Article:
In a move that disturbed many employers, but surprised few, Homeland Security has indicated that they are stepping up inspections and enforcement for I-9 Form violations.
You remember I-9 Forms, right? Those fun "prove to me you're allowed to work in the U.S. even though you were born in Queens, and have a Brooklyn accent and I've lived next door to your Aunt all my life" forms? The ones where employers get to look over bad driver's license picture and even worse Passport pictures and try and decipher crumpled birth certificates? Yeah, those forms.
Well, according to the people who create and enforce that kind of thing, those forms and the supporting documentation are no laughing matter, and they intend to prove it to you with a big boost in random door-knocking and file-reviewing.
So what is an employer to do? You could just hope that the only knocks on your door are from customers, Candygram delivery people and whoever it is who's giving out those oversized checks and balloons these days. Or you could:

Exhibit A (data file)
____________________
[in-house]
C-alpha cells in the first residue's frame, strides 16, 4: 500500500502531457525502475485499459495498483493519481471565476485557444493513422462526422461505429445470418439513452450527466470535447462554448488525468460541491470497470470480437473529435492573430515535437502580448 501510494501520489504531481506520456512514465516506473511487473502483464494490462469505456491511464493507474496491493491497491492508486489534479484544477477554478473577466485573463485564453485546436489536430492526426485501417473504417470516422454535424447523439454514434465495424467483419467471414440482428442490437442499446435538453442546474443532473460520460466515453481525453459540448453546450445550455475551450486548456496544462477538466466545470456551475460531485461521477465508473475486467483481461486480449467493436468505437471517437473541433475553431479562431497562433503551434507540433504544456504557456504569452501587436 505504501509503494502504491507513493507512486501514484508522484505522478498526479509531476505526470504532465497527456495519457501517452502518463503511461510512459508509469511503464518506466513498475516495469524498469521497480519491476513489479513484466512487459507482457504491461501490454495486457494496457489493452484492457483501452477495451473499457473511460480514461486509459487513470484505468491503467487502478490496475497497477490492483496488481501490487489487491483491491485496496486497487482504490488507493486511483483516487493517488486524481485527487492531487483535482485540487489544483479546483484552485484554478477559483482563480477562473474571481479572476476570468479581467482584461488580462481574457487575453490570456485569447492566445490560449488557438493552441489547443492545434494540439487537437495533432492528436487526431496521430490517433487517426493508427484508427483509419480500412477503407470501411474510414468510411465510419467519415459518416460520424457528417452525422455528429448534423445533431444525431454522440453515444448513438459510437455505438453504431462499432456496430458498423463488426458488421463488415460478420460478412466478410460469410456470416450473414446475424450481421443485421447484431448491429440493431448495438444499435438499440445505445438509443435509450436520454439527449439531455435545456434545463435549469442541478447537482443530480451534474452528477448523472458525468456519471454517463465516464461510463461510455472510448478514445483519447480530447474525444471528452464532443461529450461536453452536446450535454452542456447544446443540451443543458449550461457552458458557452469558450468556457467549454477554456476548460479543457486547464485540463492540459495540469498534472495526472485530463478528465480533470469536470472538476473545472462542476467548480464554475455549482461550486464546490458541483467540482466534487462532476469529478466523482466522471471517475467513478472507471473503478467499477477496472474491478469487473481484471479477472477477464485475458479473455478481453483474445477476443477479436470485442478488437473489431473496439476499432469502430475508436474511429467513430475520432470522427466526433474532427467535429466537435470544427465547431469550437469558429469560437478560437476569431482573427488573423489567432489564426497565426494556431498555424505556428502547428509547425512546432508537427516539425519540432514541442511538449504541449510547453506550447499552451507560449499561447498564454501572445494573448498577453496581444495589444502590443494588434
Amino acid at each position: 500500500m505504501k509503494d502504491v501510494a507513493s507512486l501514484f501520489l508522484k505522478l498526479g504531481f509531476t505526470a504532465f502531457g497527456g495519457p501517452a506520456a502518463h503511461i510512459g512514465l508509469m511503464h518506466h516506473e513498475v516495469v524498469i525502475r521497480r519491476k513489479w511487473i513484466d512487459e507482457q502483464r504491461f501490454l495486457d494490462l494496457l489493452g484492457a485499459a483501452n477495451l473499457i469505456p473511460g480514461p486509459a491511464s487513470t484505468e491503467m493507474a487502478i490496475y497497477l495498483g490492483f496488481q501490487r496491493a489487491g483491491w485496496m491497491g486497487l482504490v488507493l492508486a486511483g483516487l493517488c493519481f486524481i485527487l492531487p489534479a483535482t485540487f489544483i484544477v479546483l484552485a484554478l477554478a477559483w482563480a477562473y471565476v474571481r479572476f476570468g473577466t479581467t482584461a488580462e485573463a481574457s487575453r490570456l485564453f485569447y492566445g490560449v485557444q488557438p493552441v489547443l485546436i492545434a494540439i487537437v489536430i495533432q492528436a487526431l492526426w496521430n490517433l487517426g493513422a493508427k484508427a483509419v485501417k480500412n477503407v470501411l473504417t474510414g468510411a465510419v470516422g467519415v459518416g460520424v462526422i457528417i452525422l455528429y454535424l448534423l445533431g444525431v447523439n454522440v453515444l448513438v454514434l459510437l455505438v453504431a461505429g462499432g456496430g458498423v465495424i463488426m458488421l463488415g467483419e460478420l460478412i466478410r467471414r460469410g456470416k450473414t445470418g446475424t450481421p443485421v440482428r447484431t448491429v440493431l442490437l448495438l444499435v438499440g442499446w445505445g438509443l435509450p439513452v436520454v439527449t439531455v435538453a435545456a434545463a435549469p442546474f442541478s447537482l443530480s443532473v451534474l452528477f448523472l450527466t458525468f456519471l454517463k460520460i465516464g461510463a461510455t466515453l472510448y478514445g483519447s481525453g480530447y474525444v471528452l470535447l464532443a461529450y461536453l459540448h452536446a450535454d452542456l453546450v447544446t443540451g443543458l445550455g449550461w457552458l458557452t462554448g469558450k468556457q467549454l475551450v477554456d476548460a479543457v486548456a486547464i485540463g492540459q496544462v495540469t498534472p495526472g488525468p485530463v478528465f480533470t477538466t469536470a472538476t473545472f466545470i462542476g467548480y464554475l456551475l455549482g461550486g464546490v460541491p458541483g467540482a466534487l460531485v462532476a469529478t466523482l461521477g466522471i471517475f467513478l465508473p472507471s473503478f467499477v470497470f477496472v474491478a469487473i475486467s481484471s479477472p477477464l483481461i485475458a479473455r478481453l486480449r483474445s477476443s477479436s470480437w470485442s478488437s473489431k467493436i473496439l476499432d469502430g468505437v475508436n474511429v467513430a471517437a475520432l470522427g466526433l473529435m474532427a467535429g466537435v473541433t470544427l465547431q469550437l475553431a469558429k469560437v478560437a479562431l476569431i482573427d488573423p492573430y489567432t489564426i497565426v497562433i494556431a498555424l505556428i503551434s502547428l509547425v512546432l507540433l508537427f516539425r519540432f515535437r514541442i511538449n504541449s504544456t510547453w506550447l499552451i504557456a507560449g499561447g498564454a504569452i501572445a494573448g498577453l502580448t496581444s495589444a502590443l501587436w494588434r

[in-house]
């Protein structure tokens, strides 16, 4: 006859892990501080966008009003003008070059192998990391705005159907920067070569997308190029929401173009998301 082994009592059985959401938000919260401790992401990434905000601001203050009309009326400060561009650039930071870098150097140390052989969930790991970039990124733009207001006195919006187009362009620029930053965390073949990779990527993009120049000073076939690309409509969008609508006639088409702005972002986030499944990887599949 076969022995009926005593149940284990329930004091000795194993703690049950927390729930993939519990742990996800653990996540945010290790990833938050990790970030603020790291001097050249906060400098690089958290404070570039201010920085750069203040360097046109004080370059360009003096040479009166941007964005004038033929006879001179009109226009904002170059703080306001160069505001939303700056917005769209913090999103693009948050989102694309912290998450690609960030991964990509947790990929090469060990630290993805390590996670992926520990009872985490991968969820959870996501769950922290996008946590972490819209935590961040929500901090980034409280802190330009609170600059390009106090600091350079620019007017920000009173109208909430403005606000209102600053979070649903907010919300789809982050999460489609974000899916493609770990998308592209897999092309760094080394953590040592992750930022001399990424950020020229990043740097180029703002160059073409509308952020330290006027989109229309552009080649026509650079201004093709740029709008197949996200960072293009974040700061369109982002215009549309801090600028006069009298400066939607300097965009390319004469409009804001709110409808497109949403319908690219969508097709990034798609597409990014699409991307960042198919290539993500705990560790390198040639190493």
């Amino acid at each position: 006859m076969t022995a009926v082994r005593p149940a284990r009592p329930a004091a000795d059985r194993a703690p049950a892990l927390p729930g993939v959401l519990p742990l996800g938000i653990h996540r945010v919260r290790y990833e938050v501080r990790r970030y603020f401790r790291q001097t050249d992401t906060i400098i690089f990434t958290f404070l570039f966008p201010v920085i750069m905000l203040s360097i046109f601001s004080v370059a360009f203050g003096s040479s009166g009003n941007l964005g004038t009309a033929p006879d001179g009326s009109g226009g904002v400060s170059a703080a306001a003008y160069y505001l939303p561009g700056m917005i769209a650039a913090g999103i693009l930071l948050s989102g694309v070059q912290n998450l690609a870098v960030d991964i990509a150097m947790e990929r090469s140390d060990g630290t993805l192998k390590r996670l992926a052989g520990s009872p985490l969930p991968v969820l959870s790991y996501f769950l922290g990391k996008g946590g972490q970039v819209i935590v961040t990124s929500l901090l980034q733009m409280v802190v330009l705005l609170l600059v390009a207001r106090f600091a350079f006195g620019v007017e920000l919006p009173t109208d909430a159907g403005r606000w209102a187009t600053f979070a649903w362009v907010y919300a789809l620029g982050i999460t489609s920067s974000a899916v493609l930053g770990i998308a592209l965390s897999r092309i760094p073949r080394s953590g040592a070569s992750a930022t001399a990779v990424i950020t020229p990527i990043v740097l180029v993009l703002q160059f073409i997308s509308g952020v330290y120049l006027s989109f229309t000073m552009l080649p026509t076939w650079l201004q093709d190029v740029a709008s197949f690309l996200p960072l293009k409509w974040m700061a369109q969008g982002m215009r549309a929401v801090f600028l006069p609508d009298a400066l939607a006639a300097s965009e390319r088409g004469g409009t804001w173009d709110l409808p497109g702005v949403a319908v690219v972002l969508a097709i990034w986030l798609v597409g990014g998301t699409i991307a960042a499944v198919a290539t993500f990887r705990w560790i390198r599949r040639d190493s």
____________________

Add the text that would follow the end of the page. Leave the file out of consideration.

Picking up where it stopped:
1) Make sure the I-9 Forms you're using are the right ones. There have been several changes to the I-9 over the past few years, so check the version number and date on yours.
2) Review your I-9 files. Make sure you have completed I-9's on file for all current and past employees for the required record retention period. That includes temps, too.
3) Make sure you have not violated I-9 rules by copying documents, requiring too many types of documents, or accepting disallowed types of documents as verification for work-eligibility.
4) Keep all of your I-9 forms in a separate file or binder to allow for quick and easy inspection should your business come under the auditor's review.
5) Get a good guide to the I-9 Form and the I-9 audit process. This could be a trustworthy and up-to-date employment law book or the advice of your employment law attorney.
6) Designate one person in your business to keep track of I-9 changes, requirements and record retention.
If you're on top of the rules, and current with your I-9 records, an audit shouldn't be any problem. And who knows -- the next knock after that could be a Candygram!